For now, I thought I'd write a bit about what's been routine since last September, when I started my maritime studies in Aboa Mare. Some may recall how I wrote about my aim to continue in Estonian Maritime Academy multiple times a few years ago, but eventually the prospect of getting my education in English with a broad and international approach made me change my mind about that, as well as my lifelong dream to move abroad, even if not so far.
I'm now in my 2nd year and I can say that the decision has had its pros and cons, but I certainly haven't had to regret it. The system fits me very well, as we usually do only one or two subjects per week, and those subjects change every week. The main downside is that one can't really afford getting sick or being away at sea during some mandatory attendance courses, but in my eyes, the variety such a system allows for is great and definitely makes up for everything.
|An "old style simulator"; A fully functioning frigate model "Ascension", built in 1842 and used for training back in the day.|
|In the online ISPS I learned that I myself and most of my friends are very suspicious people.|
|Colregs notes regarding ships under sail.|
|Fog signal notes|
|Fun behind the scenes|
|Nice to meet you!|
|Video killed the radio star. Except that we're all still alive and well! Maybe that's because we were just having fun, not actually broadcasting?|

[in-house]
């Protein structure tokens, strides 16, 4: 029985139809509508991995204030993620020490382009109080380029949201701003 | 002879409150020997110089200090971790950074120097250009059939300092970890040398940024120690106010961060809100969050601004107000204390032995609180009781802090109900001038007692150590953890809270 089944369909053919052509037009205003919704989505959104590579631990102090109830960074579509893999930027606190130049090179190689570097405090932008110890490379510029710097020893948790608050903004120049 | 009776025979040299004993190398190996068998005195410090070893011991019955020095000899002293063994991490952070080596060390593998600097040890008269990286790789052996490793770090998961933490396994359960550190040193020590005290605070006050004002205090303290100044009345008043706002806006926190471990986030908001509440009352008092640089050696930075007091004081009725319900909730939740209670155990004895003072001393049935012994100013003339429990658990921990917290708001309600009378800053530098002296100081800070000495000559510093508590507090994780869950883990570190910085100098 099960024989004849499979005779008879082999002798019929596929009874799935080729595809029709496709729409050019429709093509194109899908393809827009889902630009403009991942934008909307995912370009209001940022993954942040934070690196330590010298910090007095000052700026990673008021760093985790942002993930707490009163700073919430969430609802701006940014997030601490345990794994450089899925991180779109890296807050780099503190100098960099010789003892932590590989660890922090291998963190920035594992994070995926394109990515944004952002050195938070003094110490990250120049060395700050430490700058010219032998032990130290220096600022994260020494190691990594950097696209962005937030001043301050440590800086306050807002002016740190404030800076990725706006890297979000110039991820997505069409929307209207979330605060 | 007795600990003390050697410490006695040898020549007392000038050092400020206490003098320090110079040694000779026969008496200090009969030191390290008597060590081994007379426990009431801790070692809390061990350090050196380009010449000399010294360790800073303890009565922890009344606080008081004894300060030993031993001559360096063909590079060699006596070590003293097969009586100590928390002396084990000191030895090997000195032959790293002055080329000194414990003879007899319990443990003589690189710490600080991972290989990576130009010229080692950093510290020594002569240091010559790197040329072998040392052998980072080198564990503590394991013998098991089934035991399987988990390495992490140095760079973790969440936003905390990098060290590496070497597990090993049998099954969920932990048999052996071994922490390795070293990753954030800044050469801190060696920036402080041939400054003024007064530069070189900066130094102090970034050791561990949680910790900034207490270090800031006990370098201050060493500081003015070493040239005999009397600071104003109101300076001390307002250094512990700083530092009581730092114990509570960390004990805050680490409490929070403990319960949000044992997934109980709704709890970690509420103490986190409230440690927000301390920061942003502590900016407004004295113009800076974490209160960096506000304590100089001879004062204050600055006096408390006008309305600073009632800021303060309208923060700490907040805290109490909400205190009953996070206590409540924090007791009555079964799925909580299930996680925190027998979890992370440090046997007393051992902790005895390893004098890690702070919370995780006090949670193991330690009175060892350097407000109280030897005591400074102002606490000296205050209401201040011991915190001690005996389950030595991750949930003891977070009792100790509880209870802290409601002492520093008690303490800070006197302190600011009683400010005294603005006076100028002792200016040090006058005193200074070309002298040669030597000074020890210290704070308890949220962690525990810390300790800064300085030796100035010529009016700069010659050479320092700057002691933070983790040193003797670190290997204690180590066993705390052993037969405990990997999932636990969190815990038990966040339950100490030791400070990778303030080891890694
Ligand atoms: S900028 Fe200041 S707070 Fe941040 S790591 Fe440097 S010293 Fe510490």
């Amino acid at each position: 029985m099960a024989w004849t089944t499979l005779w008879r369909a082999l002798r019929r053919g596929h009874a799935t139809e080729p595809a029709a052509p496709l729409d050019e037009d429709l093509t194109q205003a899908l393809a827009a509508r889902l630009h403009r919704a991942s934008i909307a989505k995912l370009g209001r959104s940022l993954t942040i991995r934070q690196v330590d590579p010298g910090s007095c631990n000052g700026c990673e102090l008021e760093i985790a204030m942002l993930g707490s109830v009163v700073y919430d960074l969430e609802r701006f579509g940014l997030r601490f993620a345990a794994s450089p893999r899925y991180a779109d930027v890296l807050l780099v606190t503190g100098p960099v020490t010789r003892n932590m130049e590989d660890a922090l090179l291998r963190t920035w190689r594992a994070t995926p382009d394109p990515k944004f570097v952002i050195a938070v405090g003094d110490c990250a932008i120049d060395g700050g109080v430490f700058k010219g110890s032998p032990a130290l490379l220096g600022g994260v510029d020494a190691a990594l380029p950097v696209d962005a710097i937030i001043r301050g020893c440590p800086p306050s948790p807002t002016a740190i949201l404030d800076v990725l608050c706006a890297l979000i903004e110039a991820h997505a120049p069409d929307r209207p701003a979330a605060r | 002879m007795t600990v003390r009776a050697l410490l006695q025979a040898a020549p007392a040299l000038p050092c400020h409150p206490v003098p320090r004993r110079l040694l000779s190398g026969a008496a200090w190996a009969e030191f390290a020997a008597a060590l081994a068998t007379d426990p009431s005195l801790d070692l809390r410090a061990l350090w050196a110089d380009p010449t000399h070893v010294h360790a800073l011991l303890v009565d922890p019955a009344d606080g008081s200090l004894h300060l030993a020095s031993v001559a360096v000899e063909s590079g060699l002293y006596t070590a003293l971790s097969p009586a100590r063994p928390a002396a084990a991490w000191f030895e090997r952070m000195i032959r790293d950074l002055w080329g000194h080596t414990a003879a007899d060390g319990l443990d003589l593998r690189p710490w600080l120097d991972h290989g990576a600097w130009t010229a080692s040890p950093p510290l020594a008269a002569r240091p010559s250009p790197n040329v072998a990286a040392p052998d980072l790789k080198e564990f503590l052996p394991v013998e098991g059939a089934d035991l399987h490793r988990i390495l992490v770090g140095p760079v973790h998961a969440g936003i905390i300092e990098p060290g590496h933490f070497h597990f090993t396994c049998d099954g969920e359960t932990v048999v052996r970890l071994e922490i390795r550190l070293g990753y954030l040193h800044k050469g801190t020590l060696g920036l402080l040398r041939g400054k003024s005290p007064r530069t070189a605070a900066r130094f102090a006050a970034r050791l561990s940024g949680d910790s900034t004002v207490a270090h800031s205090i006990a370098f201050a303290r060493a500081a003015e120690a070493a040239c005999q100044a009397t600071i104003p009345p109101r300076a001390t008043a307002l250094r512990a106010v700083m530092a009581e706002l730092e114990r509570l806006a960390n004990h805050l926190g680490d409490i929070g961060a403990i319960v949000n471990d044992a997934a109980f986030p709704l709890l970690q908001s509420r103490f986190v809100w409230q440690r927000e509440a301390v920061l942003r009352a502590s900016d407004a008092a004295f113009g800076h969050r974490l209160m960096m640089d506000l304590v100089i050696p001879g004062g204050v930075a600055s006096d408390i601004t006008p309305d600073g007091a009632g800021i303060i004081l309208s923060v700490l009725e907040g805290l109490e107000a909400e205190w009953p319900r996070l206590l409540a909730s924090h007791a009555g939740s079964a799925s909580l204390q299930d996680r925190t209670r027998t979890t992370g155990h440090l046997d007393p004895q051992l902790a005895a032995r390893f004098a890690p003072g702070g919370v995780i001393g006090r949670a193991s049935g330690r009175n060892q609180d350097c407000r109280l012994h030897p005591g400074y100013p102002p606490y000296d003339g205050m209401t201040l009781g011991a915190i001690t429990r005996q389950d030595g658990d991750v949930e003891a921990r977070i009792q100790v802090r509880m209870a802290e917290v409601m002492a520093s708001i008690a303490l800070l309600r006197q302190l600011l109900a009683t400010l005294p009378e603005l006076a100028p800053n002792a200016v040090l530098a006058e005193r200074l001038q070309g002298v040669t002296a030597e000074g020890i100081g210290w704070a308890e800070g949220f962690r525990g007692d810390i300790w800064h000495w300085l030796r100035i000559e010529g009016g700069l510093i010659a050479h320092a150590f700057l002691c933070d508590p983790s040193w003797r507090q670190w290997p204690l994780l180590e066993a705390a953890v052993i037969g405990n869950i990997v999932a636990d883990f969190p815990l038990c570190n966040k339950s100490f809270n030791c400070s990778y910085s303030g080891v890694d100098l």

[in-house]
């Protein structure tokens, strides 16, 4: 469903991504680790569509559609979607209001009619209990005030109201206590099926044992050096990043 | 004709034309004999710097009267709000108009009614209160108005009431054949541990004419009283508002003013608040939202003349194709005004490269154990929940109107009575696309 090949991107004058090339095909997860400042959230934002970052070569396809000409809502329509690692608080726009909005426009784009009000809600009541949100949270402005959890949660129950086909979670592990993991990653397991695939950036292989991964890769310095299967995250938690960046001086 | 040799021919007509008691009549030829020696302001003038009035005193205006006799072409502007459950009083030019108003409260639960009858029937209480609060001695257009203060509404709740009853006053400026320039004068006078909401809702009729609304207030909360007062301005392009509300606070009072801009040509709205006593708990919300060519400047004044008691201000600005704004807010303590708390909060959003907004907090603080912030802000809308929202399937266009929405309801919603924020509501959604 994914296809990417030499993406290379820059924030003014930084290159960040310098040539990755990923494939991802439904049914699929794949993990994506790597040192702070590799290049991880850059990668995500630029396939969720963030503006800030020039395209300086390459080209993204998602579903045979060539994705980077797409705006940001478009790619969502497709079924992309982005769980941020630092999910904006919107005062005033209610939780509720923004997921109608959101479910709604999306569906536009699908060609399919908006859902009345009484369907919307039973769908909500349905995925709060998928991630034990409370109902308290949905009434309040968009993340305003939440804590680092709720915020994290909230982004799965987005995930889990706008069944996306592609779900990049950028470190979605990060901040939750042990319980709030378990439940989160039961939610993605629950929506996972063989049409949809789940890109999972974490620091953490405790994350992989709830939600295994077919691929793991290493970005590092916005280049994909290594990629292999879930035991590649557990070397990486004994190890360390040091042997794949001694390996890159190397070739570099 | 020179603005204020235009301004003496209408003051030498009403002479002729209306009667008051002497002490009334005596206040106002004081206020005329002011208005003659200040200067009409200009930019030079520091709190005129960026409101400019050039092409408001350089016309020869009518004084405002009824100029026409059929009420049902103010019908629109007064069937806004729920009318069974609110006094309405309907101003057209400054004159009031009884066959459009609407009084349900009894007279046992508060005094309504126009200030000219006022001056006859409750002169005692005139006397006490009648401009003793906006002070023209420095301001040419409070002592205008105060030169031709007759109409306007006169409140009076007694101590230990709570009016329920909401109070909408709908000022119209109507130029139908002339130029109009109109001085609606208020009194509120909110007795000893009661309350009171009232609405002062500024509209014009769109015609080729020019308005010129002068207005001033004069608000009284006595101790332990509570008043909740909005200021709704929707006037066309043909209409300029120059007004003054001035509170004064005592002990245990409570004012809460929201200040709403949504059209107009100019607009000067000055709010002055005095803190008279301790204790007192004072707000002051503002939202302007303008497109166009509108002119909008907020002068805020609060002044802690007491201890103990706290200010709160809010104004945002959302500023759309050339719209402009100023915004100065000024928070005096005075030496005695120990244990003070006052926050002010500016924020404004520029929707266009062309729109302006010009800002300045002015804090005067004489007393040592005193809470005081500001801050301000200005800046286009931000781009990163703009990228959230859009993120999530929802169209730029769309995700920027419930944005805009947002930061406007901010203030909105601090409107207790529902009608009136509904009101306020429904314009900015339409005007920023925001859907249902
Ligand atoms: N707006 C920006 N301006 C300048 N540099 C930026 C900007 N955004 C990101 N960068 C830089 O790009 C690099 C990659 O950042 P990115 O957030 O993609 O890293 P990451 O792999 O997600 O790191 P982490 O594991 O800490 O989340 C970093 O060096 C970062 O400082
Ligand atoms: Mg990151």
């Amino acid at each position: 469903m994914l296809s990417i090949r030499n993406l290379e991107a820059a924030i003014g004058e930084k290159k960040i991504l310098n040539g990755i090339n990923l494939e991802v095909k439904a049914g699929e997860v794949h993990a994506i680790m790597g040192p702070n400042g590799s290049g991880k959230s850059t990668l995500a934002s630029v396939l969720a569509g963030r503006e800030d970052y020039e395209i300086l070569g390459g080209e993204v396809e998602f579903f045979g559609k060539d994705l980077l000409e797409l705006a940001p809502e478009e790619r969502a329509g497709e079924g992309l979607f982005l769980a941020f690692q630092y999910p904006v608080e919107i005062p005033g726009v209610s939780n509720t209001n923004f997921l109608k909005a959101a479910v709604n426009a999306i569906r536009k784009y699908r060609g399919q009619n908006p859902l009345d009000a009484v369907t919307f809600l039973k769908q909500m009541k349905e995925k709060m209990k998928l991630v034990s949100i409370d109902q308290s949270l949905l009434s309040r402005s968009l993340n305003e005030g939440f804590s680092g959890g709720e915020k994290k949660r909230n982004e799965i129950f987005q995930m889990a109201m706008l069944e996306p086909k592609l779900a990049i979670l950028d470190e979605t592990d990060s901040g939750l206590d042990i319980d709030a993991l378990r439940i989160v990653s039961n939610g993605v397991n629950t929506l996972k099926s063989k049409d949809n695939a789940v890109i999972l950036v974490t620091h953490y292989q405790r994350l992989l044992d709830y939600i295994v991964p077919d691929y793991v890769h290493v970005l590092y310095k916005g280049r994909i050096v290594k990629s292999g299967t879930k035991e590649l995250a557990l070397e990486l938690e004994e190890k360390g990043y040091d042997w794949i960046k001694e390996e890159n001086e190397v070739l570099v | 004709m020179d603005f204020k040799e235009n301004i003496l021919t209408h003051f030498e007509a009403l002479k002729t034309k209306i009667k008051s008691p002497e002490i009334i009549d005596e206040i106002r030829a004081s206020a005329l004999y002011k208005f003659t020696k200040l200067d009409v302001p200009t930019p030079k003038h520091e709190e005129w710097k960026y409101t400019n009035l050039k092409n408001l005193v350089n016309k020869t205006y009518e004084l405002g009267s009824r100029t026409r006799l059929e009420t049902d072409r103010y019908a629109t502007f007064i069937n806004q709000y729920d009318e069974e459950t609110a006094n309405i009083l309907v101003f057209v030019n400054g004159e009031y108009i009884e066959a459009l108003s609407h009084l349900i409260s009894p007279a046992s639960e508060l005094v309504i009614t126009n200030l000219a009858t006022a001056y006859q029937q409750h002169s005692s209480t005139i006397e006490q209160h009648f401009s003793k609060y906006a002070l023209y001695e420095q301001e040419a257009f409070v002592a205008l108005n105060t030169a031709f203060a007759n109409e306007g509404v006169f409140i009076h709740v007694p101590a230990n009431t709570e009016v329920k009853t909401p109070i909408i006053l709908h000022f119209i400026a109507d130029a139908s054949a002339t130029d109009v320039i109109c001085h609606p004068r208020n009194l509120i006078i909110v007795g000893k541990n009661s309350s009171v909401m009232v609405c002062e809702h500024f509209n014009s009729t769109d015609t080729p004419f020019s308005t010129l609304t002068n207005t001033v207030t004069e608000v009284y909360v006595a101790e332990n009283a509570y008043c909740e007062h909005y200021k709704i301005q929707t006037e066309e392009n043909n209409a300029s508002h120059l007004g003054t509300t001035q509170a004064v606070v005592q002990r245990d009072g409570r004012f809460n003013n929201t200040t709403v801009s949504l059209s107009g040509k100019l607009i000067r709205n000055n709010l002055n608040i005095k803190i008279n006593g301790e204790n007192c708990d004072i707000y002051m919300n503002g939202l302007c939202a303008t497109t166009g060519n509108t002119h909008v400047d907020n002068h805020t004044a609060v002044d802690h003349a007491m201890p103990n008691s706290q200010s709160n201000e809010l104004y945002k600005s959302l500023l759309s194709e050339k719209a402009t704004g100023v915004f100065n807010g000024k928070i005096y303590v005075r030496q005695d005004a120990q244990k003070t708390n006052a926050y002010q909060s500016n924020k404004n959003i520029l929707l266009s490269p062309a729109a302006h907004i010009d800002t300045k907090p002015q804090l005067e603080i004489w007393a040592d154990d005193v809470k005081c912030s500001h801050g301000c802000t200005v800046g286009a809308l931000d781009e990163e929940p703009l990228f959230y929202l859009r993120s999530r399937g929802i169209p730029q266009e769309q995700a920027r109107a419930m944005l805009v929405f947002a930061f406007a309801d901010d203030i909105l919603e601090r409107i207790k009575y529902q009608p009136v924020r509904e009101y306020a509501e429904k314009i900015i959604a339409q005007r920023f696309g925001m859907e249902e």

Speaking of simulators, my school has quite an impressive collection, and each and every one of them is a copy of the bridge of some real ship. And I can tell you, I was very excited when I found out on my first day of school that one of the simulators matches my favourite Viking Grace.
It was also during the radar course where quite many of us made our first more and less serious navigating mistakes, such as running over the same buoy numerous times or managing to stay off the rocks in a situation where such a feat was as unlikely as winning the jackpot. But the best thing about a simulator is that such incidents usually end with a good laugh in the classroom after the exercise.
|In the simulator, filming a commercial clip for the school.|
|Simulator control room - the half of it that fit in the picture, that is.|
|Components cut out|
|First day's work|
|2nd day's work|
|Polished and ready! Now, to build a boat to go with it...|
The first two involved a lot of swimming, survival and evacuation exercises, climbing up a pilot ladder and jumping back down from 4 and a half meters, trying to survive in a freezing pool, using various survival equipment, turning over an upside down liferaft, getting winched up from the "sea" into a "helicopter", and even a ride in a freefall lifeboat, where I really hoped we would do a flip, but it was a rather nice and smooth fall, resembling a very short rollercoaster ride. And the firefighting course speaks for itself, I guess; we were taught to put out various fires with various equipment; the weather was quite hot and our firefighter suits dark and heavy, which meant that the general feeling during the two days resembled hell, quite literally. Towards the end of the course we had to navigate in a dark, smoky and burning "ship", as well as put out an engine room fire and pull out a victim dummy.
|Meriturva premises in Lohja|
|Christ is rising|
|Swimwear, spring 2016|
|Swimwear, spring 2016 vol 2|
|Using the equipment provided by Meriturva (as well as in a few other occasions when I've had to use provided gear), I've been positively surprised by the availability of smaller sizes. But not always...|
|Amazone (right) in Kasnäs, in October 2015|
|Attaching the jib sails in April 2016|